protection of cultural and spiritual values.
g. Important water supply catchments and cloud forests should be protected as
4. Rights of Indigenous Peoples
a. The rights of indigenous peoples to own and/or manage their traditional
territories should be recognized and respected.
b. The customary and traditional access and use rights of indigenous peoples in
areas of their historic and continuing habitation and use should be legally recognized and
c. The use of land and resources in such areas should be consistent with the
principles described herein. We will work cooperatively with indigenous peoples toward
d. Indigenous peoples should be free to decide their own futures, and their
traditional forest knowledge and their right to decide how it is used should be respected.
5. Legal and Social Institutions
a. Legal and social institutions that promote and implement the principles
described herein - regarding Forest Loss and Degradation, Forest Quality, Forest
Protection, Rights of Indigenous Peoples, Legal and Social Institutions, and Consumption -
must be established and maintained.
b. Laws, regulations, standards, norms and incentives necessary to realize the
principles described herein must be adopted, enforced and/or observed, and promoted.
c. Private operators engaged in forest management activities should be regulated
to the extent necessary to realize the principles described herein and to prevent offsite
d. Trade in endangered forest species and in forest products taken, transported
or exported illegally should be prohibited. Countries are encouraged to adopt and enforce
the Convention on Trade in Endangered Species.
e. Public policy-making, regulation and management of forests must be
transparent; the public must have full access to all relevant information in a timely
manner; and all interested parties must be meaningfully consulted and enabled to
participate in decision-making processes, including, where appropriate, those pertaining
to co-management arrangements.
f. Generally, economic activities in forests should not be subsidized by
governments unless such subsidies promote the principles described herein.
g. Public policies should promote the forms and patterns of land ownership that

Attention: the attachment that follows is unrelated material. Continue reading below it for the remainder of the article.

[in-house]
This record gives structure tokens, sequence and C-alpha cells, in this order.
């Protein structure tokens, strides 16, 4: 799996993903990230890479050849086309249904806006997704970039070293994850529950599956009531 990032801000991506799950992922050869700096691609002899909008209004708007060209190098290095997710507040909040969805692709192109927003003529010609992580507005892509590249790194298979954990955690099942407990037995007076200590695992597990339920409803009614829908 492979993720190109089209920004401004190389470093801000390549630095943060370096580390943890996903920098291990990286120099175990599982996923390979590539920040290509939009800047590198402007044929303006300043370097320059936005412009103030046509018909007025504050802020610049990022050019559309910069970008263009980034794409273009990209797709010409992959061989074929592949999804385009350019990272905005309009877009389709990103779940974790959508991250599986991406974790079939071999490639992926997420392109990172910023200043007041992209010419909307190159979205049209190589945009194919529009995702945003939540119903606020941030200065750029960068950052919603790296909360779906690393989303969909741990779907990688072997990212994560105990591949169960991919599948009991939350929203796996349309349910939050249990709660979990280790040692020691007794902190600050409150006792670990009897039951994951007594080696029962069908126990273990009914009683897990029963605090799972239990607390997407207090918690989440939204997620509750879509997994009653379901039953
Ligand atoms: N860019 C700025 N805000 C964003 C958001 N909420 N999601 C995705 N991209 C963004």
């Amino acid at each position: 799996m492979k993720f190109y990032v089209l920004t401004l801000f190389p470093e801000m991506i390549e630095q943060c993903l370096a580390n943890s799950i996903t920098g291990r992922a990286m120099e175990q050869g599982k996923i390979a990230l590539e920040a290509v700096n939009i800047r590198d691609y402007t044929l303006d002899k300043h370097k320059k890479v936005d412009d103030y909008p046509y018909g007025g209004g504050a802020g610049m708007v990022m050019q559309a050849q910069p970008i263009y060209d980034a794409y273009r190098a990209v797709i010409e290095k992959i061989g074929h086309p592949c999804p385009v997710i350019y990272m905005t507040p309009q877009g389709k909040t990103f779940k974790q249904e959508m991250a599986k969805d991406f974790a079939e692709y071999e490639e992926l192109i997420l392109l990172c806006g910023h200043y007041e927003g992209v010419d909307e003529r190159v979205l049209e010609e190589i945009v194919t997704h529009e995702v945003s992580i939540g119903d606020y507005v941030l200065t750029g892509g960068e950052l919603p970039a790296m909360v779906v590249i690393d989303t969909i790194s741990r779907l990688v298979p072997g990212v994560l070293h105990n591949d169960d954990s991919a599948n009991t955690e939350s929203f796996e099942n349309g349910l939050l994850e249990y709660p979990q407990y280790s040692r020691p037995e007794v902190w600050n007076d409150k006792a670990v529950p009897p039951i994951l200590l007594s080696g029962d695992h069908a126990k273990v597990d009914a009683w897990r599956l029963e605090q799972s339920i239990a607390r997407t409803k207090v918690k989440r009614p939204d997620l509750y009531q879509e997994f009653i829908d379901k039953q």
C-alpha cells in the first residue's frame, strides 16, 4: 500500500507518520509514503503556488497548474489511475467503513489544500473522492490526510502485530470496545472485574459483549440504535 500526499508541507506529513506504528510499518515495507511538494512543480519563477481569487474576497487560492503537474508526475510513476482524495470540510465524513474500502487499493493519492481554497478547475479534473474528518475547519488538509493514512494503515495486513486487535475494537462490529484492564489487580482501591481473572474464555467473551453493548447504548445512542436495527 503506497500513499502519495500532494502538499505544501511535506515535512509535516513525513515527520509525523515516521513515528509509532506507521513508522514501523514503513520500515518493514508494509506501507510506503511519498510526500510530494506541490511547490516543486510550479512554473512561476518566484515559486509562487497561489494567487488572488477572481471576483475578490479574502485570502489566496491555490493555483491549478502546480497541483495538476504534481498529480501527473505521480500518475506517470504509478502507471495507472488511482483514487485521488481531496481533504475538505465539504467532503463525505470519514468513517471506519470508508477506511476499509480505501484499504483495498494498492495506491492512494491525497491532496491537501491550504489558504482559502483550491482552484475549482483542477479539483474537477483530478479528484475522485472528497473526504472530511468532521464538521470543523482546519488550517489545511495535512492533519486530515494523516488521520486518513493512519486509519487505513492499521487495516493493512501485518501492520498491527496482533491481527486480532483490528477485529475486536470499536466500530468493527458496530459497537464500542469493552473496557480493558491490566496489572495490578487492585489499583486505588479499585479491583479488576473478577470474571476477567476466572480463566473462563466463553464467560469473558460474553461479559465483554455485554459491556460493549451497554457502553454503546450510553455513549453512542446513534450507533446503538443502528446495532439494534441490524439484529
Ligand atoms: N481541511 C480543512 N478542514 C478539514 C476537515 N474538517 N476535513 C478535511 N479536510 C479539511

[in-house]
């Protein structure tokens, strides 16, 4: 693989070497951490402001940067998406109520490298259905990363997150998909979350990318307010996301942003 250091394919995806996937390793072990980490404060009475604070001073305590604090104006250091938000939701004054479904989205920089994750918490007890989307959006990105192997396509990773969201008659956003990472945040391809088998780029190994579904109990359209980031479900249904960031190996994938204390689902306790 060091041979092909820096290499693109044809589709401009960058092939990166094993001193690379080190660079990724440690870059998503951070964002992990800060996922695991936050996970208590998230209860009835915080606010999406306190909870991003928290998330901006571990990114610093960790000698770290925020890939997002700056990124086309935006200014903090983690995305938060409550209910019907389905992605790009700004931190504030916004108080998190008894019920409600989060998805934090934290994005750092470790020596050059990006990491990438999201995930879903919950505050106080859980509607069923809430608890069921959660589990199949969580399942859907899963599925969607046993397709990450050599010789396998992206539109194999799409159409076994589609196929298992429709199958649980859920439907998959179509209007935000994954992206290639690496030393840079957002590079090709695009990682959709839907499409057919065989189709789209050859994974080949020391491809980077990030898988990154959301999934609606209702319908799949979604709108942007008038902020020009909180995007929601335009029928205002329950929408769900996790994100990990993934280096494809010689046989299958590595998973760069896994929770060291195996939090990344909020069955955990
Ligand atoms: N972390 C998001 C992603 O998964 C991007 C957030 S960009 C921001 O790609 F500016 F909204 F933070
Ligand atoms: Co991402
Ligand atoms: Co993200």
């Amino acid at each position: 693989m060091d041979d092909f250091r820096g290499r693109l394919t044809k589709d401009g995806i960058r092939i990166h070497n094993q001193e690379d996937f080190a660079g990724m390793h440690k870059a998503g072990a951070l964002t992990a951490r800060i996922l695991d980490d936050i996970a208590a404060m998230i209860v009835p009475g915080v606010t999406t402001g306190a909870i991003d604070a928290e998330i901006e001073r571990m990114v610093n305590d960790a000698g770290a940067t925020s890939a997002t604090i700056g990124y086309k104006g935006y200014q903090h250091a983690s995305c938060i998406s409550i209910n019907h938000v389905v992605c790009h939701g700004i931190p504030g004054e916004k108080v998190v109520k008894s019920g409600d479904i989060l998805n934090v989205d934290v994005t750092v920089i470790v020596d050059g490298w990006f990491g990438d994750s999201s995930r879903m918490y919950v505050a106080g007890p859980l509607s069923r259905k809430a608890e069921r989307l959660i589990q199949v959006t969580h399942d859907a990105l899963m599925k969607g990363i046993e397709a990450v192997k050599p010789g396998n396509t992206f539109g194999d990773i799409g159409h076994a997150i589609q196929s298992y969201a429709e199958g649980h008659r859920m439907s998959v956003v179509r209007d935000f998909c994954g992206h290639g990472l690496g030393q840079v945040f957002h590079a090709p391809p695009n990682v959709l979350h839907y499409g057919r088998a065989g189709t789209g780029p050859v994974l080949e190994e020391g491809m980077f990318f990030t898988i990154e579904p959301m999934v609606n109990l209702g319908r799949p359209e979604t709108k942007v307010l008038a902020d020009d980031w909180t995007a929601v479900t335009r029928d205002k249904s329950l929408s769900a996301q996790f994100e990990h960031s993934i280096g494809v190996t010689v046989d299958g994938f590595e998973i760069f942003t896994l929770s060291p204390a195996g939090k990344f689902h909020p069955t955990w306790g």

will most effectively realize the principles described herein. Such policies should
prevent monopolization of land ownership, promote fair and equitable distribution of
lands, assure environmentally-sensitive public and private land stewardship, and encourage
innovative arrangements where appropriate.
a. The continued growth in demand for wood products, as well as current
consumption levels, should be significantly reduced. To relieve pressure on forests, and
until the forest sources of wood products on the market are sustainably managed and
adequately protected, purchases of wood products should be limited and preference given to
environmentally preferred alternatives.
b. Preference should be given to recycled and post-consumer forest products.
c. Subject to the principles described herein, the harvesting, production and
consumption of forest products should be as efficient as possible and should minimize
d. Sustainable use of non-wood forest products (e.g., foods, medicines, fibers,
resins, etc.) should be encouraged and should occur in a manner that is ecologically and
socially responsible. Legal norms and social institutions needed to assure this should be
established and maintained.
e. Independent, third-party verification (certification) of forest management
performance, and accurate and truthful labeling of forest products can help assure
consumers that forests are managed to certain standards. When wood and other forest
products are acquired, purchasers should ensure that such products are certified by a
credible body as meeting high standards of environmental performance and social
responsibility. Credible certification programs must incorporate such standards and be
transparent, participatory, and independent from parties owning or managing the forests.
Government procurement programs should also rely on credibly certified sources of supply.
f. Additional product information that could assist consumers in making wise
purchasing decisions (e.g., labels identifying species, area-of-origin, etc.) should also
g. Wood and other forest products from endangered forest ecosystems or species
should not be purchased.
Adopted by the Board of Directors, February 17-18, 2001